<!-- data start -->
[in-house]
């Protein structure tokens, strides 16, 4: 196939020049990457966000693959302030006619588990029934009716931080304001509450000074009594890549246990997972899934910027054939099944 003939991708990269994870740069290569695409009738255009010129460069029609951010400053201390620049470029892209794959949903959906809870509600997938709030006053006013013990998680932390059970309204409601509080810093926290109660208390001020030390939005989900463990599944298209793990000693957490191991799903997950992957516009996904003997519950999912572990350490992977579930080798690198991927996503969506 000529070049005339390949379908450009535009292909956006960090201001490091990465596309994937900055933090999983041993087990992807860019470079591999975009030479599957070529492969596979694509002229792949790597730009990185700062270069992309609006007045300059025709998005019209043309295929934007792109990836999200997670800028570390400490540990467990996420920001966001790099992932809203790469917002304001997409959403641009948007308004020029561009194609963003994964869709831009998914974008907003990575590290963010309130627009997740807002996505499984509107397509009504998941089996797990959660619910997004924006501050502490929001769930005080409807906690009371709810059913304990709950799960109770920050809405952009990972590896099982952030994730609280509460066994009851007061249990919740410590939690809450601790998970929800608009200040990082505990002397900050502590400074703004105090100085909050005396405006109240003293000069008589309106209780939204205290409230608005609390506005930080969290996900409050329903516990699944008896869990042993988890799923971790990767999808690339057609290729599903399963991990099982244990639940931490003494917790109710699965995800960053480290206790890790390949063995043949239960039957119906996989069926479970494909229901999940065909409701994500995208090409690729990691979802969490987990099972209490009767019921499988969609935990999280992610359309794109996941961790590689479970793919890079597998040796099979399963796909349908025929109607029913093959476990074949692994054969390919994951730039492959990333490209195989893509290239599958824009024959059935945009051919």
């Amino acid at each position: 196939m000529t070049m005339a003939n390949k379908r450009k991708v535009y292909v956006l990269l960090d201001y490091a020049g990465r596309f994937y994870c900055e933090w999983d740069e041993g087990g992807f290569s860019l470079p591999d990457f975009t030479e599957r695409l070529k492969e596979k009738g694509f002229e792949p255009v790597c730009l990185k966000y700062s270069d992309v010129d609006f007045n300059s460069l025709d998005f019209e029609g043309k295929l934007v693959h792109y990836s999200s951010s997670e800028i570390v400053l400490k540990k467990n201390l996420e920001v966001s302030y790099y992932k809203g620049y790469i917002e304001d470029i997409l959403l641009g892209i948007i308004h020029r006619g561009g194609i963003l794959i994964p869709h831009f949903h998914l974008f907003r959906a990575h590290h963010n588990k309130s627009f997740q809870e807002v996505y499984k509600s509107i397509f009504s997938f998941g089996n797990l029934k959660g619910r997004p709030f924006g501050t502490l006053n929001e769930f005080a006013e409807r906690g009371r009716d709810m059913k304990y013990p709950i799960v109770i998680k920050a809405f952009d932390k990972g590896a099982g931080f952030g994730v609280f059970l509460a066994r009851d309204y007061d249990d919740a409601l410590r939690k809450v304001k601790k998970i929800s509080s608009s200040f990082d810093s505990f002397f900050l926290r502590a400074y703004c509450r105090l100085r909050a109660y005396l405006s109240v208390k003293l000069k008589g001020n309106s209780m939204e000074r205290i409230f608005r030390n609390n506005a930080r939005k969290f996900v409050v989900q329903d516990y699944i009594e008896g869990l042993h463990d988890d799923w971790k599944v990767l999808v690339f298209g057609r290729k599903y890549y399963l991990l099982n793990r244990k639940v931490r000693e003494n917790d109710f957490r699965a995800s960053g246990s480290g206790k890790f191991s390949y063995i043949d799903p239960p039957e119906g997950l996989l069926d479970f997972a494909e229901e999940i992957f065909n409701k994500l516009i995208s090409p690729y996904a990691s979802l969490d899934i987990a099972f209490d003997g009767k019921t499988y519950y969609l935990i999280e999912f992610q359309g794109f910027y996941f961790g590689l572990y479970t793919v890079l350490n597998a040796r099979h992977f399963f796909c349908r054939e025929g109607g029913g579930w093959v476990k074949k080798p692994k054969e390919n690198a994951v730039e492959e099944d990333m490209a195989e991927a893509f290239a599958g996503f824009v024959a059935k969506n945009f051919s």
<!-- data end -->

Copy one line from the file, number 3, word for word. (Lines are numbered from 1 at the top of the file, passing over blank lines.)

């Amino acid at each position: 196939m000529t070049m005339a003939n390949k379908r450009k991708v535009y292909v956006l990269l960090d201001y490091a020049g990465r596309f994937y994870c900055e933090w999983d740069e041993g087990g992807f290569s860019l470079p591999d990457f975009t030479e599957r695409l070529k492969e596979k009738g694509f002229e792949p255009v790597c730009l990185k966000y700062s270069d992309v010129d609006f007045n300059s460069l025709d998005f019209e029609g043309k295929l934007v693959h792109y990836s999200s951010s997670e800028i570390v400053l400490k540990k467990n201390l996420e920001v966001s302030y790099y992932k809203g620049y790469i917002e304001d470029i997409l959403l641009g892209i948007i308004h020029r006619g561009g194609i963003l794959i994964p869709h831009f949903h998914l974008f907003r959906a990575h590290h963010n588990k309130s627009f997740q809870e807002v996505y499984k509600s509107i397509f009504s997938f998941g089996n797990l029934k959660g619910r997004p709030f924006g501050t502490l006053n929001e769930f005080a006013e409807r906690g009371r009716d709810m059913k304990y013990p709950i799960v109770i998680k920050a809405f952009d932390k990972g590896a099982g931080f952030g994730v609280f059970l509460a066994r009851d309204y007061d249990d919740a409601l410590r939690k809450v304001k601790k998970i929800s509080s608009s200040f990082d810093s505990f002397f900050l926290r502590a400074y703004c509450r105090l100085r909050a109660y005396l405006s109240v208390k003293l000069k008589g001020n309106s209780m939204e000074r205290i409230f608005r030390n609390n506005a930080r939005k969290f996900v409050v989900q329903d516990y699944i009594e008896g869990l042993h463990d988890d799923w971790k599944v990767l999808v690339f298209g057609r290729k599903y890549y399963l991990l099982n793990r244990k639940v931490r000693e003494n917790d109710f957490r699965a995800s960053g246990s480290g206790k890790f191991s390949y063995i043949d799903p239960p039957e119906g997950l996989l069926d479970f997972a494909e229901e999940i992957f065909n409701k994500l516009i995208s090409p690729y996904a990691s979802l969490d899934i987990a099972f209490d003997g009767k019921t499988y519950y969609l935990i999280e999912f992610q359309g794109f910027y996941f961790g590689l572990y479970t793919v890079l350490n597998a040796r099979h992977f399963f796909c349908r054939e025929g109607g029913g579930w093959v476990k074949k080798p692994k054969e390919n690198a994951v730039e492959e099944d990333m490209a195989e991927a893509f290239a599958g996503f824009v024959a059935k969506n945009f051919s």